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Monday, July 1, 2013

Book Review of Proof of Heaven: A Neurosurgeon's Journey into the Afterlife

1. how much credibility does he have?
2. what kind of words does he use to convince the reader that there is proof of heaven
3.what rheotorical questions does he use?
4 how did the book affect you? were any previous ideas you had on the subject changed?, abandoned, or reinforced due to this book? how is the book related to your own experiences? what other books or movies came to mind as you read this one?

Book Review of Proof of Heaven: A Neurosurgeon's Journey into the Afterlife
            Proof of Heaven: A Neurosurgeon’s Journey into the Afterlife is story about the near death experience of the neurosurgeon and the author of the book Dr. Eben Alexander. Since its release in 2012, the book has become a #1 New York Times Best Seller list. Currently, the book has sold millions of copies both in the bookstores as well as online. 

           One of the most interesting aspects of the book is the background of the author. For many years, Alexander had dismissed the idea of God, heaven, let alone near death experience as he believed that everything is explainable by science and the wiring of the human brain. His professional career involves working as a neurosurgeon at Brigham and Women’s Hospital, Massachusetts General Hospital, and Lynchburg General Hospital-Central Health among many others. He is similarly a member of the American Medical Association as a former instructor at Harvard Medical School and Duke University Medical Center. With such training and background, it is understandable why he thinks that heaven is “unscientific” and therefore, completely “unfounded”.  But in 2008, Dr. Alexander has slipped into a deep coma after contracting a type of bacterial meningitis. It is in this context that he explained how his consciousness is entirely independent of brain activities.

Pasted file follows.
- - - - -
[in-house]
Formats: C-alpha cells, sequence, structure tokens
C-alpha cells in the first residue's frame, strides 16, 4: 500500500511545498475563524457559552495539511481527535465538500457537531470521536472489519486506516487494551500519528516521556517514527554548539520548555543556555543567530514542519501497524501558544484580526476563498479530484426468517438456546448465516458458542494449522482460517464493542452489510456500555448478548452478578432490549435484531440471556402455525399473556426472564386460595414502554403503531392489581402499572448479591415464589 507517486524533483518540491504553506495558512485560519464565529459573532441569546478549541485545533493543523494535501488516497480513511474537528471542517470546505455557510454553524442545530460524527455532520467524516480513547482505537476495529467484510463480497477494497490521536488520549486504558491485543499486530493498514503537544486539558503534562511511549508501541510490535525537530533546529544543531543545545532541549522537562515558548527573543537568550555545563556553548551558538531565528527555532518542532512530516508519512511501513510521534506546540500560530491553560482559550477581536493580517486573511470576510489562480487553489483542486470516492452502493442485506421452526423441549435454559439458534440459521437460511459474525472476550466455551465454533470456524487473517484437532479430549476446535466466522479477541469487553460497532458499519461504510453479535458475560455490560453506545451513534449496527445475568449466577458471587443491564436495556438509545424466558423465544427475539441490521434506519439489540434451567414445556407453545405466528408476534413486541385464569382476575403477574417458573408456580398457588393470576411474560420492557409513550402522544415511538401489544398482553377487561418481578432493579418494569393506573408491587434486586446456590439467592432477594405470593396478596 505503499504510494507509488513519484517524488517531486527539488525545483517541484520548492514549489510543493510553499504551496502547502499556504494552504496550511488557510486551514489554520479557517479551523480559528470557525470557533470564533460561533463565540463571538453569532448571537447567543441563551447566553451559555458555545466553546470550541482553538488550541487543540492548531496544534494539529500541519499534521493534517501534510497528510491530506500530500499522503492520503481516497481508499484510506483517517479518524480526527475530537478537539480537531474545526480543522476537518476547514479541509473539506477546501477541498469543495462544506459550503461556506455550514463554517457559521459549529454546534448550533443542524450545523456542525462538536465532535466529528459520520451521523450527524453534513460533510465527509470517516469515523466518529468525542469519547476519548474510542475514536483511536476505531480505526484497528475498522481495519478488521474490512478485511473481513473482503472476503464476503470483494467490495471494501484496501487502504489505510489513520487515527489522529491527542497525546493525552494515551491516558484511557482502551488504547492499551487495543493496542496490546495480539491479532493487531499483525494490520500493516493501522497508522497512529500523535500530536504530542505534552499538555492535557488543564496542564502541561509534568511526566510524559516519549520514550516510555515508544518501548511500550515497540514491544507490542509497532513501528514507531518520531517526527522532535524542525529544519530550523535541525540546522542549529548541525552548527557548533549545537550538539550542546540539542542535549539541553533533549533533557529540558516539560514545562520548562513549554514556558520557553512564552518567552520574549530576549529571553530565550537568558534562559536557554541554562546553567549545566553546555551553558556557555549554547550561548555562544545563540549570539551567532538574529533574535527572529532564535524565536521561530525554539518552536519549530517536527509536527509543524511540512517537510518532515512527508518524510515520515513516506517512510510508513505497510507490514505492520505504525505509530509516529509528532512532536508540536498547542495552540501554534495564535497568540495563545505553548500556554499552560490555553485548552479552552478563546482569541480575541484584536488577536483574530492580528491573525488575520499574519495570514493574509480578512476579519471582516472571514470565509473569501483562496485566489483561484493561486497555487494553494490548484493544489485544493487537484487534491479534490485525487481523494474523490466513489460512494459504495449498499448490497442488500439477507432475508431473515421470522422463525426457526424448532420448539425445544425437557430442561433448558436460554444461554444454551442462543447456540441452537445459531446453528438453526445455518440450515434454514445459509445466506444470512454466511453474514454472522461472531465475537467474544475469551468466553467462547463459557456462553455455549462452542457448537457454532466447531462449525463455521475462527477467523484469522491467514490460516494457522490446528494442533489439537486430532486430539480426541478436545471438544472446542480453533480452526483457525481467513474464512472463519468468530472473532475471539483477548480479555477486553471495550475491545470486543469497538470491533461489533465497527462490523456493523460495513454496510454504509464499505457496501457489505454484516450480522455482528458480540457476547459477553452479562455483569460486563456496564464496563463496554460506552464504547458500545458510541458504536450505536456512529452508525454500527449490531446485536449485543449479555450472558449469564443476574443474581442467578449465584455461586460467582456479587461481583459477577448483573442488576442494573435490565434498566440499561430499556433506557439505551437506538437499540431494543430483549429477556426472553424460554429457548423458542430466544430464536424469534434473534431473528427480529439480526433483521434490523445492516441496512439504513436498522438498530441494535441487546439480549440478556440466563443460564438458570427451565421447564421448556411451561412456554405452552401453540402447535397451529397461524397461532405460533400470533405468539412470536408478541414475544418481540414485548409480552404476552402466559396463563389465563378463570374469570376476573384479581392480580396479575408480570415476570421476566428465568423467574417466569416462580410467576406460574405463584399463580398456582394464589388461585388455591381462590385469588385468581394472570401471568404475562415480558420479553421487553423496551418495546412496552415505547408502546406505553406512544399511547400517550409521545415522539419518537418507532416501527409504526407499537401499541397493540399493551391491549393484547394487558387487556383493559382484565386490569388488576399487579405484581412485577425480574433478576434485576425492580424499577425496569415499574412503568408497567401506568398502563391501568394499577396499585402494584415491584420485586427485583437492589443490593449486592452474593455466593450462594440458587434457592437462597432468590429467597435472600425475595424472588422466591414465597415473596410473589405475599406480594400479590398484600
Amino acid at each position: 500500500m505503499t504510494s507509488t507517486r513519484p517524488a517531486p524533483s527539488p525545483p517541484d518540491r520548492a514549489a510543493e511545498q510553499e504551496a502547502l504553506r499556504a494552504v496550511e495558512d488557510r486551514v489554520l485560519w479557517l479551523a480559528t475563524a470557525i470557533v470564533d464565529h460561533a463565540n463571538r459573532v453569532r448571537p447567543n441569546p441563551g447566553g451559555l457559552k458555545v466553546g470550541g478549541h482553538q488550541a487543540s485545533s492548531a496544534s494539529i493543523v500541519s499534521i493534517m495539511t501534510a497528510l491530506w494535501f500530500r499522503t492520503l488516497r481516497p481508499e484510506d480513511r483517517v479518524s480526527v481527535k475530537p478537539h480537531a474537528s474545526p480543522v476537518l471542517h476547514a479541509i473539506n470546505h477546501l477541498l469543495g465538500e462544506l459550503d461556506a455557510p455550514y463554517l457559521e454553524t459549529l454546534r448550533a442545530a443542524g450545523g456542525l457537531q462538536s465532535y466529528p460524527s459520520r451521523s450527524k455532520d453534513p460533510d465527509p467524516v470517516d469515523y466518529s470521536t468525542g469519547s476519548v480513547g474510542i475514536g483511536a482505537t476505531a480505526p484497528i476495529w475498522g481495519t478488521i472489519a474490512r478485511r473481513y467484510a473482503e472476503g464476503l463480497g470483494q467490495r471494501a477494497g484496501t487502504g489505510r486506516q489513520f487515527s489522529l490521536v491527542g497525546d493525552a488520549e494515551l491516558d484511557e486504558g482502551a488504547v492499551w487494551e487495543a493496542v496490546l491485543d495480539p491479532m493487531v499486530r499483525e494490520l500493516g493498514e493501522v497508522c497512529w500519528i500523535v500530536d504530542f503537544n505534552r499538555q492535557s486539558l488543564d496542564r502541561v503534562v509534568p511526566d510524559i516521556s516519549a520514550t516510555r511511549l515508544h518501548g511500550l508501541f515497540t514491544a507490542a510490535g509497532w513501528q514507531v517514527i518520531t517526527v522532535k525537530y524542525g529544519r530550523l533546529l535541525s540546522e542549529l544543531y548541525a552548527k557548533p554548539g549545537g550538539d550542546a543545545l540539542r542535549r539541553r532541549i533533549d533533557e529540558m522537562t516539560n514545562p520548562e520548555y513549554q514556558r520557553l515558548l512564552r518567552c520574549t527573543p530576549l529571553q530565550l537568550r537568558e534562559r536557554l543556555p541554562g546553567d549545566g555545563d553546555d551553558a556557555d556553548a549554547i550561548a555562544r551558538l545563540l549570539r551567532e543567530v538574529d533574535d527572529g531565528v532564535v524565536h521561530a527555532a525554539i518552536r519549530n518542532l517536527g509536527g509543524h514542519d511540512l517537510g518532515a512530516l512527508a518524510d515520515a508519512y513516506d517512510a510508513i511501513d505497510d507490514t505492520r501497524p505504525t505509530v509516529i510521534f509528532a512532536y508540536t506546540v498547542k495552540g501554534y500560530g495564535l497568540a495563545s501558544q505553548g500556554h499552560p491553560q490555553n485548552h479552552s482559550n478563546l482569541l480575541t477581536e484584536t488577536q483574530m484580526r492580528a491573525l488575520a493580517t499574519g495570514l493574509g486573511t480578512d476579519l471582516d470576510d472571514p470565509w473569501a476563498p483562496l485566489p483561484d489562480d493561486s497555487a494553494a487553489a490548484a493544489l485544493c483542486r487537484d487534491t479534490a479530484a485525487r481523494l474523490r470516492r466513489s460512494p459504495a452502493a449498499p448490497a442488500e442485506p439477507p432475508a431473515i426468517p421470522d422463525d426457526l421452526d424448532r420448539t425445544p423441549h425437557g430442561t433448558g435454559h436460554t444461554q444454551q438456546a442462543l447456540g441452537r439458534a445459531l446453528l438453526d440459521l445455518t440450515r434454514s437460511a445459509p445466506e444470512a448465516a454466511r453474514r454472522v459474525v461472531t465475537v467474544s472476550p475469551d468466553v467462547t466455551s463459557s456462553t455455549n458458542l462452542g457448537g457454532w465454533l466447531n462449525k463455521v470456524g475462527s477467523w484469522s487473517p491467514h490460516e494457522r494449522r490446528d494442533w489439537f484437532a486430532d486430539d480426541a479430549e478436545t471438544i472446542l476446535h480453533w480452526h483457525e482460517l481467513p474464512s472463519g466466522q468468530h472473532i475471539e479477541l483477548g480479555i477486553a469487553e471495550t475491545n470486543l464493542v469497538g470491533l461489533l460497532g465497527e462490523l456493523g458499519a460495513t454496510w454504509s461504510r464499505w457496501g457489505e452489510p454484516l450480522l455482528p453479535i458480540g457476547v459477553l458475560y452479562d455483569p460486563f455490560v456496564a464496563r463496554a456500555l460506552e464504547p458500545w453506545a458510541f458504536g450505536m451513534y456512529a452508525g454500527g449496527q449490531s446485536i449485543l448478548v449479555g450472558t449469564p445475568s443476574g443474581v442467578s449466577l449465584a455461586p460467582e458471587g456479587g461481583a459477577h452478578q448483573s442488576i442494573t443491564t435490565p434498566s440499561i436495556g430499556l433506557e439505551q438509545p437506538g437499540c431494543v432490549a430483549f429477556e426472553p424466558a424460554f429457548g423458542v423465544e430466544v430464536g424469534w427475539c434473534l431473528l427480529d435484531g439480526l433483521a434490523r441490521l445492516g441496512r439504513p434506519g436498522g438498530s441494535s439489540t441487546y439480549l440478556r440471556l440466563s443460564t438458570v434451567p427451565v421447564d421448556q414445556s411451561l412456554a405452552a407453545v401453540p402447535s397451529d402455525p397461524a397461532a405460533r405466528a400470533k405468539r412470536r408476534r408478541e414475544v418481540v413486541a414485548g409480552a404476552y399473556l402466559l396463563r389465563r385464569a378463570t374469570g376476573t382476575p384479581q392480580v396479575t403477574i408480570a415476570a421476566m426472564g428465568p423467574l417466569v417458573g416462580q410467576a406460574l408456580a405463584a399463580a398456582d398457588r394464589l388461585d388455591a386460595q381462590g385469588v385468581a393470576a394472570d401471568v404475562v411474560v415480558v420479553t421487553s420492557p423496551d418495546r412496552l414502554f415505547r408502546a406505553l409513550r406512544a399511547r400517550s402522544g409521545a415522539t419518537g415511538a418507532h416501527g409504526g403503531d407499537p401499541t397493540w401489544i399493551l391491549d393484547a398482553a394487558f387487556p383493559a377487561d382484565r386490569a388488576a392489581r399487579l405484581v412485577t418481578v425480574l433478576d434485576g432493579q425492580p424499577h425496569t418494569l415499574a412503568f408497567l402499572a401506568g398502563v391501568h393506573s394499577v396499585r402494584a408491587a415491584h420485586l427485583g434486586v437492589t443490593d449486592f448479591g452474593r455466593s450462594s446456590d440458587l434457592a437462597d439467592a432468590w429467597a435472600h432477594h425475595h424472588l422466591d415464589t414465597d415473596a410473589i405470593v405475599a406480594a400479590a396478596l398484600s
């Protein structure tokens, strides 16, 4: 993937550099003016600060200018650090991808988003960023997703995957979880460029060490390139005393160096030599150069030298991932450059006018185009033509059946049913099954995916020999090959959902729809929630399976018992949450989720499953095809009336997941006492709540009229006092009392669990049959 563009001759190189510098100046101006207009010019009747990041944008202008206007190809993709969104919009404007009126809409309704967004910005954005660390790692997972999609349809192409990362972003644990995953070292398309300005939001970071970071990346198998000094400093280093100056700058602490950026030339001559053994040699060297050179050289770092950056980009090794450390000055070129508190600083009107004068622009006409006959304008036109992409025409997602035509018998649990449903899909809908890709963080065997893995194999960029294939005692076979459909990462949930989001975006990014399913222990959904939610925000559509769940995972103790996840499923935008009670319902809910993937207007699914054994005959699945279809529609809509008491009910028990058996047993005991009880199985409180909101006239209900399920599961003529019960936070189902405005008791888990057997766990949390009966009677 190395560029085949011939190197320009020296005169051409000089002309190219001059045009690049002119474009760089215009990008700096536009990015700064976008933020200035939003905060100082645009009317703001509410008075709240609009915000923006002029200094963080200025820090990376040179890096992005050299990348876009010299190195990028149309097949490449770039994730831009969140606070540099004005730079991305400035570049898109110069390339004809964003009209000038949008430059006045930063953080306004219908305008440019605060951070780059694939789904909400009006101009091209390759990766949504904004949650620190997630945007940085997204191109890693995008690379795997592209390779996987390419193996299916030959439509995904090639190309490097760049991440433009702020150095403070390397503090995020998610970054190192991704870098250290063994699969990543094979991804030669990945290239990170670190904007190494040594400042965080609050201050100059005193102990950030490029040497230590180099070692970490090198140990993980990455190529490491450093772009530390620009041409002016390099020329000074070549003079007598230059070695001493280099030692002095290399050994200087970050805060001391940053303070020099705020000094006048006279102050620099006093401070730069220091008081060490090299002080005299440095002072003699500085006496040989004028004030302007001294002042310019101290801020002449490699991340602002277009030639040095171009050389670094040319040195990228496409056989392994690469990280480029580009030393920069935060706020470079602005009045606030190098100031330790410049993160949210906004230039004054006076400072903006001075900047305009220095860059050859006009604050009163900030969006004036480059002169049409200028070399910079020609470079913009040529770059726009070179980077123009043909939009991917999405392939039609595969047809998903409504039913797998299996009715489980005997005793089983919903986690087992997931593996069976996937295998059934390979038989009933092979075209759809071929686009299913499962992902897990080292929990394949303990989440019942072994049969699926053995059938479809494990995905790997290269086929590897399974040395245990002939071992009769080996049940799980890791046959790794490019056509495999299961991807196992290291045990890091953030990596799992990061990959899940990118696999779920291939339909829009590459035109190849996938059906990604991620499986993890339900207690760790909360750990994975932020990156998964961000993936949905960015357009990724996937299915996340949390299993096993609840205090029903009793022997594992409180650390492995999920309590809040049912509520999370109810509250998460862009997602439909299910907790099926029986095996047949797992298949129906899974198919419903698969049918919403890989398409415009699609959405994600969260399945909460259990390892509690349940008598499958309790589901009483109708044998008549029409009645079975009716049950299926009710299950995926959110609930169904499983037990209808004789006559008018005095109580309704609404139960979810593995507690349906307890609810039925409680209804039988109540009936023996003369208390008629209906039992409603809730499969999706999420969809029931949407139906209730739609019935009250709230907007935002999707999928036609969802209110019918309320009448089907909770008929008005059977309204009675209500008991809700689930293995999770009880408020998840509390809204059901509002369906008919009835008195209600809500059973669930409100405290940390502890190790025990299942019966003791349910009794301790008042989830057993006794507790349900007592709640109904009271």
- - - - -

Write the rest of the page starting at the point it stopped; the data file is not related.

Although there have been thousands of accounts about near-death experience, it is interesting how a very scientific person such as the author is convinced that there is an after-life. At first glance it seems quiet odd for the words “heaven” and “neurosurgeon” to be together in one title. As one reads the book however, it becomes apparent how the author with all his sophisticated medical training has accepted that there is indeed heaven. His argument is sound primarily because he was in a deep coma in which his higher brain function is inactivated. This then means that his experience of heaven was something that even a man of rigorous academic and scientific background could not explain.

Apart from the author’s credibility, the book by itself is very amusing to read. Since it was written by a neurosurgeon, I have some pre-conceptions that the book would be difficult to read and therefore comprehend. Surprisingly, Alexander employed simple, direct, and honest words that allowed his story to connect to the reader on a personal level. Instead of some snobbish and highfaluting account, the author related his story as an individual rather as a neurosurgeon.

On many levels, I resonated with the book primarily because it is a story of faith rather than proof. Although the author possess a rich professional background which makes him a credible figure to the impossibility of brain activity, I felt that the book seemed to focus more on his close encounter with heaven rather than his attempt to prove that his claims are true. There were still many parts of the story which is questionable in terms of being “scientific” and yet, this did not stop him from telling his message of an unconditional and loving God. In fact, one of the best parts of the book was how he was reminded that we “are loved and cherished dearly forever” and that “there is nothing we can do wrong”. This sends out a reassuring message of an ever loving supreme being. More than this, I feel that the book speaks to its readers with its simplicity and honesty. It does not try to impress nor does it try to persuade. Rather, the book simply recounts a wonderful and mysterious experience which is unexplainable by science. And it is through this, that the reader slowly is transformed to a believer.

Proof of Heaven
Alexander, E.  Proof of Heaven: A Neurosurgeon’s Journey into the Afterlife. NY: Simon &
Schuster, 2012

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